75. Turnabout for Traitors
Kelly teams up with a thief to prove himself innocent of espionage charges leveled against him by a British agent.
French title: Requiem pour un traitre
Peter Donat (Hampton), Jose Chavez (Gosa), Andreas Garcia (Tomas), Michael Strauss (Randolph), Rodolfo Hoyos (Proprietor), Regina Torme (Elena), Ross Elliott (Mate)
19 February 1968
Kelly Robinson is on the run again. This time he has been accused of treason, and set up very nicely, thank you, with a pocketful of money, some incriminating photos, and transcripts of phone conversations that seem to link him with a Soviet spy ring that has wrought havoc upon the British espionage network in Mexico. Teamed up with a wily thief named Gosa, Robinson sets out to prove he's been framed, if he can elude the knife-throwing Tomas and the seductive Elena long enough to get the job done. As it happens, the frame-up is the brainchild of Hampton, Britain's top spy in Acapulco; he sold out his own people and tried to make it look like Kelly was the culprit. Can Kelly and Scotty distinguish between friend and foe and win the game when the other side holds all the cards?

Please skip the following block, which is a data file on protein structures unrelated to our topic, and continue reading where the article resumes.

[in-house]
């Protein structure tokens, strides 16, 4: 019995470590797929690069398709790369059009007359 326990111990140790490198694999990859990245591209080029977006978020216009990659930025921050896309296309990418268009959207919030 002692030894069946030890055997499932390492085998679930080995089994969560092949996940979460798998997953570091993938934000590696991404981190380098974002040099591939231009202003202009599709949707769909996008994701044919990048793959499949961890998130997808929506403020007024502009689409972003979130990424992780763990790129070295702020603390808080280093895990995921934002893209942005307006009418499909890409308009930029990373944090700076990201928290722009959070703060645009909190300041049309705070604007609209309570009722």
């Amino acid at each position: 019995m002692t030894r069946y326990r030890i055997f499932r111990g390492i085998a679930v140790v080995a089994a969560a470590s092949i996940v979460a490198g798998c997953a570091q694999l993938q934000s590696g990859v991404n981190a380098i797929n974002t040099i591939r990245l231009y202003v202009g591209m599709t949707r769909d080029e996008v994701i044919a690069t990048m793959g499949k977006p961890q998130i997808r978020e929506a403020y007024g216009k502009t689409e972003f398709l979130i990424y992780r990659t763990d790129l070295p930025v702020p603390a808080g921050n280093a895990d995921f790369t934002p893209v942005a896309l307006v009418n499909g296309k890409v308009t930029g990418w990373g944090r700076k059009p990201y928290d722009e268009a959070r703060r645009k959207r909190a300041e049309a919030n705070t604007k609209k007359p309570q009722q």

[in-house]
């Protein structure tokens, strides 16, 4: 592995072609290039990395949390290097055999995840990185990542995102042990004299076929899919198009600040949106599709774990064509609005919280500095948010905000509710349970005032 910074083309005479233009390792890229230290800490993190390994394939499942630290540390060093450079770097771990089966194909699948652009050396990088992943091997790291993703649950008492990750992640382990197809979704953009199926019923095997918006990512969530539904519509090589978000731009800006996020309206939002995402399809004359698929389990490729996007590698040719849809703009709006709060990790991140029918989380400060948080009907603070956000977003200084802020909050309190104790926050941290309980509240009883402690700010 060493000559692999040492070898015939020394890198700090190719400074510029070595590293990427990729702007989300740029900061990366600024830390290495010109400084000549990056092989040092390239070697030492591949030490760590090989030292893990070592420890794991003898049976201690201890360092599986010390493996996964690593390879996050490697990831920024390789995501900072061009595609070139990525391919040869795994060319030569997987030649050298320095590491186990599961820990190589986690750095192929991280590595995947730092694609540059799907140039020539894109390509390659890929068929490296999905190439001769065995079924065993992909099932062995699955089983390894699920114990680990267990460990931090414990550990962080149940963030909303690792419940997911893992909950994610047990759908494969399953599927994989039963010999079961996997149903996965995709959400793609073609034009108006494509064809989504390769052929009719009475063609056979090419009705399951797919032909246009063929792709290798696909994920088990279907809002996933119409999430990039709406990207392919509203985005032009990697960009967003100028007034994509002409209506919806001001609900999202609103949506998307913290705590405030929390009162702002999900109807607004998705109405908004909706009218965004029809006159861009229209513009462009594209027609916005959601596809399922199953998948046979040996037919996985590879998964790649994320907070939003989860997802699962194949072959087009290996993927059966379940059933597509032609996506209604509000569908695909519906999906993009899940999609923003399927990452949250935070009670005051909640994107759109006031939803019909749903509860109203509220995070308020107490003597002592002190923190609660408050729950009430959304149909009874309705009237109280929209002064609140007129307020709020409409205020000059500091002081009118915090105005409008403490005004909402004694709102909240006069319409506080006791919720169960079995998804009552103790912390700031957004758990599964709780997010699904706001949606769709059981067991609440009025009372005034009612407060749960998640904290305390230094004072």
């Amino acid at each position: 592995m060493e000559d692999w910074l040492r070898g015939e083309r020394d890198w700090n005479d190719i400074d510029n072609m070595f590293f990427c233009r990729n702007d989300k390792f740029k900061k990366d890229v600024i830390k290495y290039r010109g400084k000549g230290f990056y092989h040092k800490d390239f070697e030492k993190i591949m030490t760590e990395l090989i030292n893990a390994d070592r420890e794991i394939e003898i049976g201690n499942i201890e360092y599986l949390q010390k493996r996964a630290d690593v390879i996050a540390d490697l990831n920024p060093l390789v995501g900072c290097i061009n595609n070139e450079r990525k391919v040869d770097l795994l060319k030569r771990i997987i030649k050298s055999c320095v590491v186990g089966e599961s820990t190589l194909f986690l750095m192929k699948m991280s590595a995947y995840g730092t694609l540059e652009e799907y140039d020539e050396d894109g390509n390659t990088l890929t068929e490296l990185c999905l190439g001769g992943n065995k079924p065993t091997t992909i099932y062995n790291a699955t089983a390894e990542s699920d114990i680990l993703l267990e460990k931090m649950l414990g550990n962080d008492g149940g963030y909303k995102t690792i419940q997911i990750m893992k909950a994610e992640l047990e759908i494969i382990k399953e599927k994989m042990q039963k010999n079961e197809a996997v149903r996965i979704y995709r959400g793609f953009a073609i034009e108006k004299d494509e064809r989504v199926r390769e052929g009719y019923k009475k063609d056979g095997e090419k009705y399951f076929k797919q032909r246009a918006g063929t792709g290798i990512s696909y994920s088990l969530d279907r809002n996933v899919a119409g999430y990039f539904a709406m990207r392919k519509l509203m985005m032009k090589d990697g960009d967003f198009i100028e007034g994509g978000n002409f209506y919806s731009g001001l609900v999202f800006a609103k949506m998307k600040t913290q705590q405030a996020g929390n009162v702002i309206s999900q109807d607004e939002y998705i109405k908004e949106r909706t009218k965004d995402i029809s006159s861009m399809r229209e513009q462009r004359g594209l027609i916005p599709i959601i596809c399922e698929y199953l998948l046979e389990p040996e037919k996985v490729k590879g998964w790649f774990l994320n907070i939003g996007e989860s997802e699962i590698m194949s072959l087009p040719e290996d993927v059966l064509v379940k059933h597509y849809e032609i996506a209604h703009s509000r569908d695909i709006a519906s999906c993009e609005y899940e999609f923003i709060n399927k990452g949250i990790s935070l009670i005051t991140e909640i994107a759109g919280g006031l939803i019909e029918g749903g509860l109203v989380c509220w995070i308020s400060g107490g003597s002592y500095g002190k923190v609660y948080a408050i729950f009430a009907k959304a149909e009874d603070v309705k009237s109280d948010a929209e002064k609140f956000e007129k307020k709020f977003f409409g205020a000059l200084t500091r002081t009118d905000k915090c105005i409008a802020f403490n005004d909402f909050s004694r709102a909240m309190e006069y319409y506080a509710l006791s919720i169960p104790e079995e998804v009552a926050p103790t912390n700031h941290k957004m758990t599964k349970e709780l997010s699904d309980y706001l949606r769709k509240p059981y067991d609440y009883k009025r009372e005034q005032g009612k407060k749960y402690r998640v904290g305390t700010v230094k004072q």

With the likes of Ernest Frankel as writer and Earl Bellamy, one of I Spy's most experienced directors, behind the camera, one would think "Turnabout for Traitors" has a lot going for it. But a viewer deserves forgiveness for thinking he or she has seen it all before. Kelly wounded and on the lam in Mexico, aided by one of the locals? See"Bet Me A Dollar." And the ending, with Scotty and the bad guys running around Pascuaro looking for Kelly, is a bit implausible. Tomas doesn't seem to recognize Scott (though he's seen him before) and Scott doesn't seem to know Randolph from Adam (though he's seen a photo of Randolph with Kelly.) On the plus side, Jose Chavez gives a bravura performance as Gosa, Kelly's loyal if light-fingered ally. And the on-location scenery is a big plus.
Want to review or rate this episode?
Send all submissions to email@example.com
Currently available on DVD